The District agency that manages cab regulations approved changes to their rates Wednesday that will hike the fee-per-mile by 70 cents, but which will make it cheaper to ride in groups.
The D.C. Taxicab Commission increased rates from $1.50 to $2.16 per mile, but nixed fees for extra passengers in some cars, bringing unenclosed animals and a $1 fuel surcharge. Fees for extra car passengers will be outlawed but the new regulations keep the $1 per extra passenger charge for vans. The new rates will take effect April 21, but the gas charge will remain until June 20.
Chairman Ron Linton from the D.C. Taxicab Commission declined to comment on the decision-making process.
Nathan Price, chair of the D.C. Professional Taxicab Drivers Association, questioned whether the changes are actually good for the taxi industry.
“They gave us a big increase, but they took away the most valuable thing, which was charging extra passengers,” Price, a 68-year-old who has spent 40 years as a taxi driver, said.
He added that nixing the $1 fuel surcharge would also be problematic for drivers at a time when gas pricing are climbing.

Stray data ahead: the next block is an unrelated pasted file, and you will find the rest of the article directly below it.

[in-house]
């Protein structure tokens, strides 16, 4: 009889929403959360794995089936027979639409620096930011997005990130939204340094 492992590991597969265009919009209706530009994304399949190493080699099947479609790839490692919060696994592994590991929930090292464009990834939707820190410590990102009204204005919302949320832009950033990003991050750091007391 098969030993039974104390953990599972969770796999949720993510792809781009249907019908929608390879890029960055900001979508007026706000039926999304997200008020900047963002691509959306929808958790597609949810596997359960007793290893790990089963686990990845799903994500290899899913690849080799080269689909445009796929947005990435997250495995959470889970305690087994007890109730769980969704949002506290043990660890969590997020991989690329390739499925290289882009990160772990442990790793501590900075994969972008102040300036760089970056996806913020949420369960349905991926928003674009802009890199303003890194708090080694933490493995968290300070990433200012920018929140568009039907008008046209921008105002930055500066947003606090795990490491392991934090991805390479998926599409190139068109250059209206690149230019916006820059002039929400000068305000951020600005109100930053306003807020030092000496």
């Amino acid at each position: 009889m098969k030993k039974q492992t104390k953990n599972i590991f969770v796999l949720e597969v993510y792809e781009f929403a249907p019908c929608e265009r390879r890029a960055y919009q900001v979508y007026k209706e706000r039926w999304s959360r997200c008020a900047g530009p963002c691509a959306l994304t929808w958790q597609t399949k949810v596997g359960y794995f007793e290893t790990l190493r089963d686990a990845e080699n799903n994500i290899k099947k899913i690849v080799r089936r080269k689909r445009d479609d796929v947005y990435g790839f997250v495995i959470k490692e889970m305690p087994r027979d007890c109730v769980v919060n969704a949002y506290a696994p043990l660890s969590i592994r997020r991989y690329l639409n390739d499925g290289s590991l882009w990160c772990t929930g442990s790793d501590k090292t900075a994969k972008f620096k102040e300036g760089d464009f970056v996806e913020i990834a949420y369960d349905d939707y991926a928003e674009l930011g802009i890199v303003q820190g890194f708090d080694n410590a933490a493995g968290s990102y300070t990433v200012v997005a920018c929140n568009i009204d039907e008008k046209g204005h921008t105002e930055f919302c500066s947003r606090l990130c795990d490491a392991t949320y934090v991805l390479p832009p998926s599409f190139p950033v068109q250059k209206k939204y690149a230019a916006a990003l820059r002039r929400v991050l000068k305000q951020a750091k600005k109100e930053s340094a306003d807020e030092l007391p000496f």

“You’re throwing the industry backwards instead of forwards,” Price said. “The price of gas is hiking and hiking, so how could you eliminate that fee?”
Fare changes come following the commission’s October decision to scrap its $19 fare cap and allow meters to run the duration of taxi rides, among other proposed changes to cab operations that added rules for handing out receipts.
More changes could be coming for the District’s taxis. D.C. Council member Mary Cheh, also a GW Law School professor, introduced a bill in December that would require all cabs to accept credit card payments and create a uniform color for taxis citywide.